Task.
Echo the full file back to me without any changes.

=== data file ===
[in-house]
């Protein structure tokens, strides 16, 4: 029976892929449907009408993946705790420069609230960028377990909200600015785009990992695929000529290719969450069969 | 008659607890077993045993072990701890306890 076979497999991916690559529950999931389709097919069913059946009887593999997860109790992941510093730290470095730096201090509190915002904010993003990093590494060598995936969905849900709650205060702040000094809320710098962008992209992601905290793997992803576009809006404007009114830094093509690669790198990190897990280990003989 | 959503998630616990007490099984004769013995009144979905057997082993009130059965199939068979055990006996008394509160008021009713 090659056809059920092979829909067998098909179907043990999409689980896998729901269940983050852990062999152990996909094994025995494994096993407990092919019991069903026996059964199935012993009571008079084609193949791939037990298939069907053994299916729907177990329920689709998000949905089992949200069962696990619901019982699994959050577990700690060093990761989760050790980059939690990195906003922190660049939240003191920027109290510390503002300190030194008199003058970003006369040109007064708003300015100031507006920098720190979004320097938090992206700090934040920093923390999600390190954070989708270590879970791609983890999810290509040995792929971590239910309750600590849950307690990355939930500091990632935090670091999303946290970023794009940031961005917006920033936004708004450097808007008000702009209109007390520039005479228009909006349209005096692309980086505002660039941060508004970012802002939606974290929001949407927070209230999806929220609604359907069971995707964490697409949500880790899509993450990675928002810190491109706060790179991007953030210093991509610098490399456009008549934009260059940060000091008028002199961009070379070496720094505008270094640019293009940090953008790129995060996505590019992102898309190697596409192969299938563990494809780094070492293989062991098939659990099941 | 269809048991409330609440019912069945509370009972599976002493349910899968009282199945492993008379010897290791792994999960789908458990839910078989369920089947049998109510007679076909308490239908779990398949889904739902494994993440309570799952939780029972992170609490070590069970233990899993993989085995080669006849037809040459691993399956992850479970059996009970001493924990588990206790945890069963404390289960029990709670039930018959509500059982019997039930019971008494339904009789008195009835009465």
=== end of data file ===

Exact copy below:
[in-house]
């Protein structure tokens, strides 16, 4: 029976892929449907009408993946705790420069609230960028377990909200600015785009990992695929000529290719969450069969 | 008659607890077993045993072990701890306890 076979497999991916690559529950999931389709097919069913059946009887593999997860109790992941510093730290470095730096201090509190915002904010993003990093590494060598995936969905849900709650205060702040000094809320710098962008992209992601905290793997992803576009809006404007009114830094093509690669790198990190897990280990003989 | 959503998630616990007490099984004769013995009144979905057997082993009130059965199939068979055990006996008394509160008021009713 090659056809059920092979829909067998098909179907043990999409689980896998729901269940983050852990062999152990996909094994025995494994096993407990092919019991069903026996059964199935012993009571008079084609193949791939037990298939069907053994299916729907177990329920689709998000949905089992949200069962696990619901019982699994959050577990700690060093990761989760050790980059939690990195906003922190660049939240003191920027109290510390503002300190030194008199003058970003006369040109007064708003300015100031507006920098720190979004320097938090992206700090934040920093923390999600390190954070989708270590879970791609983890999810290509040995792929971590239910309750600590849950307690990355939930500091990632935090670091999303946290970023794009940031961005917006920033936004708004450097808007008000702009209109007390520039005479228009909006349209005096692309980086505002660039941060508004970012802002939606974290929001949407927070209230999806929220609604359907069971995707964490697409949500880790899509993450990675928002810190491109706060790179991007953030210093991509610098490399456009008549934009260059940060000091008028002199961009070379070496720094505008270094640019293009940090953008790129995060996505590019992102898309190697596409192969299938563990494809780094070492293989062991098939659990099941 | 269809048991409330609440019912069945509370009972599976002493349910899968009282199945492993008379010897290791792994999960789908458990839910078989369920089947049998109510007679076909308490239908779990398949889904739902494994993440309570799952939780029972992170609490070590069970233990899993993989085995080669006849037809040459691993399956992850479970059996009970001493924990588990206790945890069963404390289960029990709670039930018959509500059982019997039930019971008494339904009789008195009835009465």